It is the supposition behind your word ‘programmed’. That word brings huge problems into the argument, because it insinuates an intentional agent implanting a faculty into zombies. You can see at once that this would have to be a human or superhuman intentional being. It is therefore an unsatisfactory proposition, as the program devised by a software designer does not drive a brain, but a logical inference device. A brain is a logical inference device to only a small fraction, as it has to cope with real-life situations and engenders the ‘residual I’ so as to facilitate physical navigation in the world and communicative interaction with other people. This cannot be reduced to rules, as the rules themselves emerge from unquantifiable situations. The intervention of a superhuman agent does not solve the problem, because consciousness is also unquantifiable, and therefore the superhuman agent would have to possess a total overview which is dubious on two counts: First, it runs into infinite regress (even for one person, let alone the population of the Earth of the past and future); and second because the superhuman agent has no human-type experience, intuition or self-consciousness. So the whole issue is ultimately self-contradictory.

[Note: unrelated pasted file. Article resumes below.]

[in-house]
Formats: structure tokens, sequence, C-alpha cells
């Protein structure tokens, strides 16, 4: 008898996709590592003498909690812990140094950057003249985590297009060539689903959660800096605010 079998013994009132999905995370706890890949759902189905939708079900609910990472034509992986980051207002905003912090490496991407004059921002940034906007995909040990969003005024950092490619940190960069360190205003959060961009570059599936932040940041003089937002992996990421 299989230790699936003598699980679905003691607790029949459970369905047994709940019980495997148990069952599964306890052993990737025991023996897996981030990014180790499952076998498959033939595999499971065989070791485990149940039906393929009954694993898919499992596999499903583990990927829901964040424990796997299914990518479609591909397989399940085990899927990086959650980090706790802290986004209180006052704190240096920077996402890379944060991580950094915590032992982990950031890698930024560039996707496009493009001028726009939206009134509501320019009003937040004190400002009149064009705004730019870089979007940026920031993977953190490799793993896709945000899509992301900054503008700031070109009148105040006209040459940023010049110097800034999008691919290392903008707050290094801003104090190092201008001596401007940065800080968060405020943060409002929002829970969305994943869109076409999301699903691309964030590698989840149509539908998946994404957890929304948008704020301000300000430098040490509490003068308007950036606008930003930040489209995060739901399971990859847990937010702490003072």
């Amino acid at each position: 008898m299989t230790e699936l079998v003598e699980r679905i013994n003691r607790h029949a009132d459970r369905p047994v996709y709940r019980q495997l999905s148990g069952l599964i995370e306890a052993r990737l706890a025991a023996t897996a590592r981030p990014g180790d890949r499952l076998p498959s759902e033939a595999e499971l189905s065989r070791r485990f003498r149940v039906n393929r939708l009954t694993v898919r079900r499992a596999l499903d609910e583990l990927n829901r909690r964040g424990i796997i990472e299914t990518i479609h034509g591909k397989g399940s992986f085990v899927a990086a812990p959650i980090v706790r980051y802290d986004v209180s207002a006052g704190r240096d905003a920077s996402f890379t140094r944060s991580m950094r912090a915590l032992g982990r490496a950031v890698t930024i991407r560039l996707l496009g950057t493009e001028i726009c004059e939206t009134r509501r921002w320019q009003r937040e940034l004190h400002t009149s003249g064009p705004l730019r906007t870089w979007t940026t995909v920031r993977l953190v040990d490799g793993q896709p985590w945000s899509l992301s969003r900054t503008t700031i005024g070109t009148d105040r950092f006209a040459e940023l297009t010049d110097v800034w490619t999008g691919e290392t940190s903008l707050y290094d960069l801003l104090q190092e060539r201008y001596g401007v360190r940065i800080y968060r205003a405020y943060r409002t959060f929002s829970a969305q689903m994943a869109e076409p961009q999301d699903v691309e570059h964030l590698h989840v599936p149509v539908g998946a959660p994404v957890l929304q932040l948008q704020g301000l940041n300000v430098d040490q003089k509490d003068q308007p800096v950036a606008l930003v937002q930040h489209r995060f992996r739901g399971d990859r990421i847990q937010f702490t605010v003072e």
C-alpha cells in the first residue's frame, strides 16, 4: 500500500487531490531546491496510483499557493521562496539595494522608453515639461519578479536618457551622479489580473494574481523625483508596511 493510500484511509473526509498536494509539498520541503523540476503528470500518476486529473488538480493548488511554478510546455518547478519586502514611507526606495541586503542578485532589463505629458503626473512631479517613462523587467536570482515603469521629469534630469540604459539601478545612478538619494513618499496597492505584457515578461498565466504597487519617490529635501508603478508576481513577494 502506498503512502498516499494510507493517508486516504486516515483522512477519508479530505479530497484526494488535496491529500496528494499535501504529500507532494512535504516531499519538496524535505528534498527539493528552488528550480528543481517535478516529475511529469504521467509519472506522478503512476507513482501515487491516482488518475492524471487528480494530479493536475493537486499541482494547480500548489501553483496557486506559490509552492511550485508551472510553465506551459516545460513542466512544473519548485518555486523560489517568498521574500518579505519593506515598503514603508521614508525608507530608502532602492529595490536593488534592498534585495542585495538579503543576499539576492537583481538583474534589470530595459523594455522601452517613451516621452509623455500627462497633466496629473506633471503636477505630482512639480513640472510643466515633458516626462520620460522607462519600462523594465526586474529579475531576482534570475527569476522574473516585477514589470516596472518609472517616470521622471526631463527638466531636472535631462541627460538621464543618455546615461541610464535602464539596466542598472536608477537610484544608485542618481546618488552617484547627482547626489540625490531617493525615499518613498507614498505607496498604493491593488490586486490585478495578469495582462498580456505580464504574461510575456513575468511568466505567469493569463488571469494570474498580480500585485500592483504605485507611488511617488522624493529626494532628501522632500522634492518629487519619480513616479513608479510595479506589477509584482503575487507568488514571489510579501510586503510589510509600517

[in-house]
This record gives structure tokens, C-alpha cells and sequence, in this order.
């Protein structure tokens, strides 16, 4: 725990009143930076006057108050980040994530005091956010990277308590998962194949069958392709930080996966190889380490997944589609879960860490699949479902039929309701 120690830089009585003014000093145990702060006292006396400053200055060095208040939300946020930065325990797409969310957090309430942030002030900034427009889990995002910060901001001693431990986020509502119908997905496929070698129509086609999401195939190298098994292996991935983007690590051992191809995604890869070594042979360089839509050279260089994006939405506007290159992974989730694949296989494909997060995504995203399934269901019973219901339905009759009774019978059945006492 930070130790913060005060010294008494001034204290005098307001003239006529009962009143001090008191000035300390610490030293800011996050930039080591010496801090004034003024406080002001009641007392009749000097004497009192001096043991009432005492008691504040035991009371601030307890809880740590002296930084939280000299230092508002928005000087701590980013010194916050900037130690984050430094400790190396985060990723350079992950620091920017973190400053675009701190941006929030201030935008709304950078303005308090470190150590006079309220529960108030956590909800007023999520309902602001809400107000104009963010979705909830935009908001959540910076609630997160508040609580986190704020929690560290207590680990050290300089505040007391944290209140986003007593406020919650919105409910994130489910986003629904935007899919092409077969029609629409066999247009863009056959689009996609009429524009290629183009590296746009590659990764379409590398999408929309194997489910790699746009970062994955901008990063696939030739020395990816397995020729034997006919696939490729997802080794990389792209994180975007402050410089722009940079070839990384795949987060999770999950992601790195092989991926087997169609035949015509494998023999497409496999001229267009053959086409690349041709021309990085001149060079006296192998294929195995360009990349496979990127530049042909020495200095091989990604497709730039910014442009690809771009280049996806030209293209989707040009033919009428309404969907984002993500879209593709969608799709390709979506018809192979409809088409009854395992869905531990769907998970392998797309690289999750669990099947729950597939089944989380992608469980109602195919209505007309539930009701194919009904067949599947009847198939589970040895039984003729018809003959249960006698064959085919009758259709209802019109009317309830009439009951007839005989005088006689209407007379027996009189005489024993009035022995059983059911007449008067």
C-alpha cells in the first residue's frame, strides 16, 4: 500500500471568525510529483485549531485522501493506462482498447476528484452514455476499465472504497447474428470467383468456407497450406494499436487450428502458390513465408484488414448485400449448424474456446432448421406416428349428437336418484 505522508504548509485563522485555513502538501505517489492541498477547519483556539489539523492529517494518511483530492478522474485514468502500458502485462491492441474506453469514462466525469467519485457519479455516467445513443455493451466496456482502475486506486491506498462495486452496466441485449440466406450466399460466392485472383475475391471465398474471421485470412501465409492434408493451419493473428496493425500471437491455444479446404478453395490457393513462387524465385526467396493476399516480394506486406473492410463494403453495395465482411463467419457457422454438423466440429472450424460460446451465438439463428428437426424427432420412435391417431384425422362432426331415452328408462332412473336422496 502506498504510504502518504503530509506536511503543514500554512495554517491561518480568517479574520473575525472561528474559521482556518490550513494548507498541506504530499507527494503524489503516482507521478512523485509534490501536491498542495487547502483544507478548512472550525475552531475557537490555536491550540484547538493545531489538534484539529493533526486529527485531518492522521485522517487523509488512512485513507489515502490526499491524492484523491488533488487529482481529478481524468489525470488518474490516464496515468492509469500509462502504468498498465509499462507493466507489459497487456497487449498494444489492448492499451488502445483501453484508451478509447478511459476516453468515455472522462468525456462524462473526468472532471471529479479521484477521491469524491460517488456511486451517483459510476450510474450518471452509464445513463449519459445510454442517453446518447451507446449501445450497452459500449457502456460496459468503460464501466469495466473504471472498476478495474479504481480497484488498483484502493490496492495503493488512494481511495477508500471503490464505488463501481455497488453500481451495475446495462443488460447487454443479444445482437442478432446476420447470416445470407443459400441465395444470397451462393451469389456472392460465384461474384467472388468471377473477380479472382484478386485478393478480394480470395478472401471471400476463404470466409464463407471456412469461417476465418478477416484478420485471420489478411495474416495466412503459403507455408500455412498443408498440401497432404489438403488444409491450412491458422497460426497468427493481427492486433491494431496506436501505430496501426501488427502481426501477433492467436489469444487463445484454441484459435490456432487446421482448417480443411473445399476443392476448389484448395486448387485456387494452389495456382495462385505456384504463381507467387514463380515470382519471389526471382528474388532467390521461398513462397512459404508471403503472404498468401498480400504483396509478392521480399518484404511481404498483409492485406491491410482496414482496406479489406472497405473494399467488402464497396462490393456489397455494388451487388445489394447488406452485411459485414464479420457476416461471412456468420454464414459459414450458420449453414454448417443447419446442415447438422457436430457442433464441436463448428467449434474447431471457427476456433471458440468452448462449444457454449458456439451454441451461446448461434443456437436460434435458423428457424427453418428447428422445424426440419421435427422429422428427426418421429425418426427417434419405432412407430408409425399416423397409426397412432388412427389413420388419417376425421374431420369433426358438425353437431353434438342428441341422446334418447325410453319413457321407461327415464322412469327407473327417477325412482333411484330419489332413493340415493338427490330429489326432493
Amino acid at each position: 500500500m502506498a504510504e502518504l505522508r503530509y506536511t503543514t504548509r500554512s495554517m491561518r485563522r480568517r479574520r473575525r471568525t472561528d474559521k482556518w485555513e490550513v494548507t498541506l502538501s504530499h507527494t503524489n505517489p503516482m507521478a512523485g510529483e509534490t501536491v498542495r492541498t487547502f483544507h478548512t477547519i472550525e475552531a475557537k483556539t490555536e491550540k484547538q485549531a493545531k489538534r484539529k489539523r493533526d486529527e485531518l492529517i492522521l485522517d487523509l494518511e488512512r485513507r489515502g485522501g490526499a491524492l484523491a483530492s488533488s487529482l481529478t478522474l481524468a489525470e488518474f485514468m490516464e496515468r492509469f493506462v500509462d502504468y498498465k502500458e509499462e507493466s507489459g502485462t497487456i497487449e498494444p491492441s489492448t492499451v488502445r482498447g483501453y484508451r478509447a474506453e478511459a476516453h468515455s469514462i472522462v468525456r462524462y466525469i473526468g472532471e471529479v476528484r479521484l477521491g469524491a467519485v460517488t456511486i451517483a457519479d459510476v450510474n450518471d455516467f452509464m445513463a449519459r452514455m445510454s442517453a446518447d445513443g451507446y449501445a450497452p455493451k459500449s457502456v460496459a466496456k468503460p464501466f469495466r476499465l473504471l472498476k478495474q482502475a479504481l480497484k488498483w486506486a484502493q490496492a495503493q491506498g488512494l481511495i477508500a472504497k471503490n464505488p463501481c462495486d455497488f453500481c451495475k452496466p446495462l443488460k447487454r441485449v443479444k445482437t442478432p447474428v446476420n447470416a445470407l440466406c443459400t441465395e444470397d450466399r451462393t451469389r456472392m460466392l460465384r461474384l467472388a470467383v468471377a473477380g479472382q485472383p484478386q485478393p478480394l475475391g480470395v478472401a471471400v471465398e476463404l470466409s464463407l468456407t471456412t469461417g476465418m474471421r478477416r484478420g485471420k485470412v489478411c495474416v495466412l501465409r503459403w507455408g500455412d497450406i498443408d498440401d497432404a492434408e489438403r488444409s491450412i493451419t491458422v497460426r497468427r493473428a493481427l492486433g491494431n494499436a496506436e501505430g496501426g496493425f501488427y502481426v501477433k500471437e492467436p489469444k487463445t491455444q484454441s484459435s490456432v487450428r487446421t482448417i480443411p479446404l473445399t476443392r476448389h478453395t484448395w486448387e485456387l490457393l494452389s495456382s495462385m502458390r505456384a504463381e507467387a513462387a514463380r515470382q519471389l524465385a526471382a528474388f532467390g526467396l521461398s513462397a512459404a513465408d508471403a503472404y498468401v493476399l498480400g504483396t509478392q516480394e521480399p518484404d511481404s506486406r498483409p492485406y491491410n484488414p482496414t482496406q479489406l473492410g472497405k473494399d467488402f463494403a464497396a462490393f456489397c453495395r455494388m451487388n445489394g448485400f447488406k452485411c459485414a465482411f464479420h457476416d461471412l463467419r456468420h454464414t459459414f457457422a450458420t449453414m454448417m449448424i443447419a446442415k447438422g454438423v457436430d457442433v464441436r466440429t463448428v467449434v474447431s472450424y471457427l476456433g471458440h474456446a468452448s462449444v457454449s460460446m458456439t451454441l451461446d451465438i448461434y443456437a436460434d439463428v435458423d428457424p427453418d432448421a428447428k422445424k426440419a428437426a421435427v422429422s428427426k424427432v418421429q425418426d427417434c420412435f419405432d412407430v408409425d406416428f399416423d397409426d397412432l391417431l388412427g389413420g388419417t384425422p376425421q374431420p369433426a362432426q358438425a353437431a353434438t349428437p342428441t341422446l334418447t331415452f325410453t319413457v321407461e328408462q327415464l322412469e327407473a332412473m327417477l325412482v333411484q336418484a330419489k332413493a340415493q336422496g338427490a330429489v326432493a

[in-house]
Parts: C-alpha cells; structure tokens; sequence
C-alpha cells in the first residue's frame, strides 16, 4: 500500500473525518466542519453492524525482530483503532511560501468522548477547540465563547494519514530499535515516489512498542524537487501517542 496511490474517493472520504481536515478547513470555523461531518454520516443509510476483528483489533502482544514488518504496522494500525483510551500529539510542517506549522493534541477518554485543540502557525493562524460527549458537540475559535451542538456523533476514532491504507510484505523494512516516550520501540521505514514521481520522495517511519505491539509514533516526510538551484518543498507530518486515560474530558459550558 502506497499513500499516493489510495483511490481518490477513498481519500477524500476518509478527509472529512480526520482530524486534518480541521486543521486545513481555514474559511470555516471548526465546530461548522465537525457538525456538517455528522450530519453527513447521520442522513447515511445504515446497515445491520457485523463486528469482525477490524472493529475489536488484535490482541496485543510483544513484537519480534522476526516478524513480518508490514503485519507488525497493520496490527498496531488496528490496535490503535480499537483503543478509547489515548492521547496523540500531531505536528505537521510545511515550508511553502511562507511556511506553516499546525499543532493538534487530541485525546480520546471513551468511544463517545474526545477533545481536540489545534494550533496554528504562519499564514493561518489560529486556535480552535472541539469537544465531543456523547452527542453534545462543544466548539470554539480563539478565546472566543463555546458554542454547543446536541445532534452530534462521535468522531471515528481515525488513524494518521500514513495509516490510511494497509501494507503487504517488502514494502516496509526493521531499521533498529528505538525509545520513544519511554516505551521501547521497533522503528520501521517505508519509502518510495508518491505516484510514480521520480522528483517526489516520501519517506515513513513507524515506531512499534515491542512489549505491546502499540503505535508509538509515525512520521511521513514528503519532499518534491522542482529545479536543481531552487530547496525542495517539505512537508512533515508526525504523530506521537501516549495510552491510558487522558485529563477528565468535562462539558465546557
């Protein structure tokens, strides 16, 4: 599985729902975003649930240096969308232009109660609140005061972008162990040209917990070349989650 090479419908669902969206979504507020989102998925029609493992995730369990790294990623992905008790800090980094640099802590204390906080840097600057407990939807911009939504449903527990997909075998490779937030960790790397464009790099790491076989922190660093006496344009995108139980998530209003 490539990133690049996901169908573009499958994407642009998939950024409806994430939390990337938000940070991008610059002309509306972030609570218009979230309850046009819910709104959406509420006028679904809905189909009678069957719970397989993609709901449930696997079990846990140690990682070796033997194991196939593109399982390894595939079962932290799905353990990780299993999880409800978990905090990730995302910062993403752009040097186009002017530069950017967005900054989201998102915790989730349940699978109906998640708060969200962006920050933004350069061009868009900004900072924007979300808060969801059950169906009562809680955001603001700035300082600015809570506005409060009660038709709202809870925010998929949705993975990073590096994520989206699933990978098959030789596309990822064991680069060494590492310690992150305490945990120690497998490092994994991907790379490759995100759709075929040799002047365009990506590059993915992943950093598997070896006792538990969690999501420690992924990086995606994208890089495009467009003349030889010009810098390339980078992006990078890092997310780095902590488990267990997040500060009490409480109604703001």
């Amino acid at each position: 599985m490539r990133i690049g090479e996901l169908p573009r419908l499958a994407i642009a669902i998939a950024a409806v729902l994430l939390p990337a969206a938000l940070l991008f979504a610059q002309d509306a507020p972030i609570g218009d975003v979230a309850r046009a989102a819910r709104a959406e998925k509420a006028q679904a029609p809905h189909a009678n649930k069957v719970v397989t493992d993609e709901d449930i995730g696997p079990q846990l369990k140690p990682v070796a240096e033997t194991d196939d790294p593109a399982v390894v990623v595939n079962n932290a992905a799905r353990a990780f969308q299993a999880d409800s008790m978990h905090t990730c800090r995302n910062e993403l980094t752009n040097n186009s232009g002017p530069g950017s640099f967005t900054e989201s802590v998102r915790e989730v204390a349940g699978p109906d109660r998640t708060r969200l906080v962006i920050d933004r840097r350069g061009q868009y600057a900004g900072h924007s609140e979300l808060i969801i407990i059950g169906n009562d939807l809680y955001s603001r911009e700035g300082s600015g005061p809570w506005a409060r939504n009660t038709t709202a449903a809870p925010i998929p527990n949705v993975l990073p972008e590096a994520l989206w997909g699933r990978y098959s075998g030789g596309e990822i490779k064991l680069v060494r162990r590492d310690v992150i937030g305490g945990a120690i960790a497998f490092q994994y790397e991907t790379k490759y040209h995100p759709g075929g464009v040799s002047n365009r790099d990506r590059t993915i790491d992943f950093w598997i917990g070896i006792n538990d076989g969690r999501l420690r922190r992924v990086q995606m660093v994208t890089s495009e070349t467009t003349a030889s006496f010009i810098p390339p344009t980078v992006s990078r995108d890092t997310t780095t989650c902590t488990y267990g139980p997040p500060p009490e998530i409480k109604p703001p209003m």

The only avenue towards a resolution of your question would seem to be a biological approach. Unfortunately we don’t do anywhere near enough research on it. On the contrary, we are so obsessed with explaining consciousness as an emergent feature of physical or electronic processes that we are losing sight of the fundamental difference between intentional and ‘programmed’ (algorithm-driven) behaviour. Therefore we have nothing resembling a theory of intentionality, even though it could conceivably explain such things as consciousness of self in terms of the outcome of many intentional agents creating a ‘superintentionality’ for a body — whether it is the body of a human animal or the body of a corporation like ants and bees. But this is only a hint at something which we in our scientific presumptuousness have hardly even looked at.
Is there conflict between being a good person morally and being a good friend? Explain why or why not by looking at what utilitarianism would say about our obligation to friends. If there is a conflict between being moral and being a good friend, are our duties to our friends stricter than those to others (strangers)?
Answer by Graham Hackett
Although you ask generally about the conflict between being a good person and being a good friend, I would like to look at this question from the point of view of consequentialism — utilitarianism in particular — but with a glimpse in the direction of duty based systems and virtue ethics. Do these latter systems do any better than utilitarianism?